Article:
I love movies that cover modern topics however they are always difficult to recommend to others. If you give it a good review, do they think you like the movie or agree with whatever the message is? Or is it both? My point is that the following review is based on the movie about one Edward Snowden and not whether or not I agree with him and the hot button topic of cyber-security and cyber-surveillance. K? Cool? Aight let’s get our reviewing caps on and go for it.
Story: This movie loosely follows the career of Edward Snowden from his desire to be a special forces soldier to his eventual asylum in Russia. The plot feels organic flowing from point to point in a thoughtful way. Nothing feels really forced, including his relationship with his girlfriend. The plot also does a fantastic job of showing Snowden’s slow decent from strong patriot wanting to serve his country post-911 to a paranoid whistleblower.
Acting: The star of the show is Joseph Gordon-Levitt and his does an amazing job of portraying Snowden from his early career to his asylum in Russia. His acting feels real and is easy to relate to; you feel for Snowden and not only his professional and ethical problems but also his personal ones too. Shailene Woodley plays Lindsey Mills, Snowden’s girlfriend, and does a great job as well. The cast is supported by other stars including Zachary Quinto, Timothy Olyphant, Melissa Leo, and Nick Cage. NICOLAS FUCKING CAGE. That one really surprised. Anyway, the supporting cast is just as fantastic as Levitt.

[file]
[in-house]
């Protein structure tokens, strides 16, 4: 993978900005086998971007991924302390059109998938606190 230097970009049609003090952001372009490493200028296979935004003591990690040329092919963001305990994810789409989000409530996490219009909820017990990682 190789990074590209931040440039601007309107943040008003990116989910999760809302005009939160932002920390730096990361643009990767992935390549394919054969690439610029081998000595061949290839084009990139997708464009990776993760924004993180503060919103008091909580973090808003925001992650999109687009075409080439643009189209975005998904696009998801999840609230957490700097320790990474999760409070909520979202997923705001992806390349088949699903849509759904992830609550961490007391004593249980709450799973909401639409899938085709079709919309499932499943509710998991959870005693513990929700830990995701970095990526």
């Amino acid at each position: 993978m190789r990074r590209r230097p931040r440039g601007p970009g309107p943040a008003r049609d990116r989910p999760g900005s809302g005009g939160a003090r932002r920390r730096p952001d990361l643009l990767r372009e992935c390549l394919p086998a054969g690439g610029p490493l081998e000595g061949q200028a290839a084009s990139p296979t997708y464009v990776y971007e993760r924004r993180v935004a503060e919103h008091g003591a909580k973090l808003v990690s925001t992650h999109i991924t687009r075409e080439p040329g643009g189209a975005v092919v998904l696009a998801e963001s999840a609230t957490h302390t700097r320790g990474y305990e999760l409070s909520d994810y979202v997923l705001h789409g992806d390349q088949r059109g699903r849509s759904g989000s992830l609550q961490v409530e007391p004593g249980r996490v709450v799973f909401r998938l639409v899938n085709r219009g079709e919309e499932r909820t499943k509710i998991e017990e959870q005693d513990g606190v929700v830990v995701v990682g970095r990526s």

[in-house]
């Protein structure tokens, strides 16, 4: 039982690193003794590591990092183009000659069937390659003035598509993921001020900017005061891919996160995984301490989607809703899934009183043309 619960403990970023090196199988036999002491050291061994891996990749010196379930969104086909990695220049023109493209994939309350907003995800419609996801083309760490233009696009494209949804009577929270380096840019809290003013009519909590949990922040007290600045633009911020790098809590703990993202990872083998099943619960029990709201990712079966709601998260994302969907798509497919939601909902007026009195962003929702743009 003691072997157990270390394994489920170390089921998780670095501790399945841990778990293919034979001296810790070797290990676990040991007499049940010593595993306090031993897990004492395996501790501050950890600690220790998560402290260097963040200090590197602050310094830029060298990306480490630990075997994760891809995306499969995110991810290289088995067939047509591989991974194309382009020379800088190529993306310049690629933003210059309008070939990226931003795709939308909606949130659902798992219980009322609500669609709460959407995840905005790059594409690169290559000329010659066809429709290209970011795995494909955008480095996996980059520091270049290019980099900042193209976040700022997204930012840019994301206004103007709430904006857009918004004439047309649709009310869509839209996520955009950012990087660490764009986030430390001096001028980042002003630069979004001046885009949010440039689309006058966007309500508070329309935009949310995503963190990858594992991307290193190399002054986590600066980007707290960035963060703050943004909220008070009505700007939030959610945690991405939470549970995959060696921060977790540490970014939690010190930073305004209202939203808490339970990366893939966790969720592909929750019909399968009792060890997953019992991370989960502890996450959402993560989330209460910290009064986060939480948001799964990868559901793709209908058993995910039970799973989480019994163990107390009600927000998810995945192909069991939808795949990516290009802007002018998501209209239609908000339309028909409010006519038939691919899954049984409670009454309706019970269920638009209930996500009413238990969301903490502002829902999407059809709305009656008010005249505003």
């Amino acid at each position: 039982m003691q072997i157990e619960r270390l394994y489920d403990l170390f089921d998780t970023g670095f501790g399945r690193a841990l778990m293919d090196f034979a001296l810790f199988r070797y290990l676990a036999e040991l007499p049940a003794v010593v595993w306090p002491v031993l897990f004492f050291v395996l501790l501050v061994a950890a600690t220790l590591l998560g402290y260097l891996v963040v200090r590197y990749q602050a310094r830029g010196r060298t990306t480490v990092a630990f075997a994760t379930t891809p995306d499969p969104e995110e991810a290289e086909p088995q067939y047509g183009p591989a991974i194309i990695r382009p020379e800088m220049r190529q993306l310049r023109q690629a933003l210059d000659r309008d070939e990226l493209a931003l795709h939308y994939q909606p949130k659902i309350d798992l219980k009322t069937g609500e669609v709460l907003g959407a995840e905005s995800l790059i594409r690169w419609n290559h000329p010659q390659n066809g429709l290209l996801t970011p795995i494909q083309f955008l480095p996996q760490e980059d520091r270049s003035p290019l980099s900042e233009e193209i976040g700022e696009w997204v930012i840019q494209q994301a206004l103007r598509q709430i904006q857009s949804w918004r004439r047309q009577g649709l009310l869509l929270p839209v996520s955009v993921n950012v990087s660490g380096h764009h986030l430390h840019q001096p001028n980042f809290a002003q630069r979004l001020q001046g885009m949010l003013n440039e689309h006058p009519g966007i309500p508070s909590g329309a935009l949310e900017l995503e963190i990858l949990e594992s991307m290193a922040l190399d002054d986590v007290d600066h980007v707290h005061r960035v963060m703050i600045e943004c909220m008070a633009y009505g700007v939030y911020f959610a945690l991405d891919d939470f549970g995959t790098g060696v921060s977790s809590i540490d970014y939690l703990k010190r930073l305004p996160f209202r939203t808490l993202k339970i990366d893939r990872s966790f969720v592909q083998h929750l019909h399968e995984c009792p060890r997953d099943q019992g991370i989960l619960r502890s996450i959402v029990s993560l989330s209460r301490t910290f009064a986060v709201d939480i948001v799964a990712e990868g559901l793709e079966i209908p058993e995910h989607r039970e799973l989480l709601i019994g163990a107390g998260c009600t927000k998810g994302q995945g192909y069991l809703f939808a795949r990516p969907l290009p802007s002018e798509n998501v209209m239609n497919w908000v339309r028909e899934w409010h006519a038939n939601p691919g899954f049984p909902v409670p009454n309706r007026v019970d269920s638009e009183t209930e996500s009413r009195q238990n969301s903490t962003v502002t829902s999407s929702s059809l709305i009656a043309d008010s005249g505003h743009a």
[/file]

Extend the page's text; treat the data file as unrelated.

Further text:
Presentation: The movie looks and sounds great. The locations vary from inside tech rooms to the mountains of Hawaii and are beautiful and the soundtrack fits the mood every time. I am taking points off for the odd switch to actually having Edward Snowden play himself in the end of the film. It’s an odd switch and while I understand why director Oliver Stone chose to do it, it is jarring and broke immersion right at the end of the movie. (For those of you following at home, that’s not a good thing)
Effect: Regardless of how you feel about the whole situation, this film definitely hits close to home. You will leave the theater feeling worried about your own personal cyber security and gets you thinking about the balance between security and freedom. It is obvious how Oliver Stone feels about the subject but it does get you thinking about the topic of cyber security, which I feel is the real goal of the film (or at least should be).
Other: The movie is around 2 hours and 10 minutes but does not feel long at all. It is a great film and probably one of my favorites of the year. That all being said, I don’t think I’ll be wanting to see this movie again. I guess another way of saying this is that it was just a few steps away from being a really great movie.
While it’s damn clear how Oliver Stone feels about the subject, it is still a good story and a fantastic movie. It just misses its mark from being a truly great movie but as it stands, it is probably one of (if not the) best movie of 2016 so far.